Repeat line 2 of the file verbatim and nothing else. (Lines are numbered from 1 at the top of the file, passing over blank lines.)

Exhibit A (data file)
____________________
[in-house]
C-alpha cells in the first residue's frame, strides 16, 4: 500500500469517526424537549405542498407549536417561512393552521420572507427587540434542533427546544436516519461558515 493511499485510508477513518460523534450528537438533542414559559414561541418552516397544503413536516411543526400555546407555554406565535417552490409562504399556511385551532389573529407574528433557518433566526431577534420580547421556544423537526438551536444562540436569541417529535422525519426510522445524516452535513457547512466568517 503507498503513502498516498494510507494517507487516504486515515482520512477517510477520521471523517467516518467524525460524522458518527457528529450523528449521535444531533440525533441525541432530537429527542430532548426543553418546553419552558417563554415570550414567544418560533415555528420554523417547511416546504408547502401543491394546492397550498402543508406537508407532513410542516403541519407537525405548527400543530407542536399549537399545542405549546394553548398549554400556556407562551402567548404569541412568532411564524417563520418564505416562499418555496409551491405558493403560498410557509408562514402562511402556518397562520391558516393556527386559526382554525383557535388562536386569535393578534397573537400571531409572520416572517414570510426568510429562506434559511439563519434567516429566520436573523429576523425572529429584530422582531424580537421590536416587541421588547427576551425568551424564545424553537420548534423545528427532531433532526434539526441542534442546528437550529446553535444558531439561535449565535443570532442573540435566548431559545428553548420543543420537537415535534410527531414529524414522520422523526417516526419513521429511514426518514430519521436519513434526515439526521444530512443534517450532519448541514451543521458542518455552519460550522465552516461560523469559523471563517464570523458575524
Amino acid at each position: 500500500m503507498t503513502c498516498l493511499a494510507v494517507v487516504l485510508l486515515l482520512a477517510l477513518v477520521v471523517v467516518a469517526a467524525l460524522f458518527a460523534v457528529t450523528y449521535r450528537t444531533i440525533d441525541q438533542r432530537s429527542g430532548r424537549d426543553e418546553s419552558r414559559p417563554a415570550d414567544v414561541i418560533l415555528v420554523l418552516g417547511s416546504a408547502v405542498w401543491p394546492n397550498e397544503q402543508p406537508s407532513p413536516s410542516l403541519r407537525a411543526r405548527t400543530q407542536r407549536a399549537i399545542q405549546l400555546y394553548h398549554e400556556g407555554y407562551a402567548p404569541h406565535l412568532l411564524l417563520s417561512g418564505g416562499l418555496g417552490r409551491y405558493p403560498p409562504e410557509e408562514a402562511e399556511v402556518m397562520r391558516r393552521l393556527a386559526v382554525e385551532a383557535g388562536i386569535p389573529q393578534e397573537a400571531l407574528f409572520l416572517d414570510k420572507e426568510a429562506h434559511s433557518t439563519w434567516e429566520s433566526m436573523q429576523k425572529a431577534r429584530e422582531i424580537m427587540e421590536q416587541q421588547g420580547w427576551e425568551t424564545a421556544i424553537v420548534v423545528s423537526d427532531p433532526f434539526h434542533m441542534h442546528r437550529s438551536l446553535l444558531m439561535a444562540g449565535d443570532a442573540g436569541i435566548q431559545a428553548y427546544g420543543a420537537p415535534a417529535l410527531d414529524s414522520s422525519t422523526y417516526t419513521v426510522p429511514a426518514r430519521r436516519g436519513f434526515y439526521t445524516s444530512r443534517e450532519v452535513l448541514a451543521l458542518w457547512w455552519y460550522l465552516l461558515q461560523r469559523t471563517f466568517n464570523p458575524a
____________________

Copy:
C-alpha cells in the first residue's frame, strides 16, 4: 500500500469517526424537549405542498407549536417561512393552521420572507427587540434542533427546544436516519461558515 493511499485510508477513518460523534450528537438533542414559559414561541418552516397544503413536516411543526400555546407555554406565535417552490409562504399556511385551532389573529407574528433557518433566526431577534420580547421556544423537526438551536444562540436569541417529535422525519426510522445524516452535513457547512466568517 503507498503513502498516498494510507494517507487516504486515515482520512477517510477520521471523517467516518467524525460524522458518527457528529450523528449521535444531533440525533441525541432530537429527542430532548426543553418546553419552558417563554415570550414567544418560533415555528420554523417547511416546504408547502401543491394546492397550498402543508406537508407532513410542516403541519407537525405548527400543530407542536399549537399545542405549546394553548398549554400556556407562551402567548404569541412568532411564524417563520418564505416562499418555496409551491405558493403560498410557509408562514402562511402556518397562520391558516393556527386559526382554525383557535388562536386569535393578534397573537400571531409572520416572517414570510426568510429562506434559511439563519434567516429566520436573523429576523425572529429584530422582531424580537421590536416587541421588547427576551425568551424564545424553537420548534423545528427532531433532526434539526441542534442546528437550529446553535444558531439561535449565535443570532442573540435566548431559545428553548420543543420537537415535534410527531414529524414522520422523526417516526419513521429511514426518514430519521436519513434526515439526521444530512443534517450532519448541514451543521458542518455552519460550522465552516461560523469559523471563517464570523458575524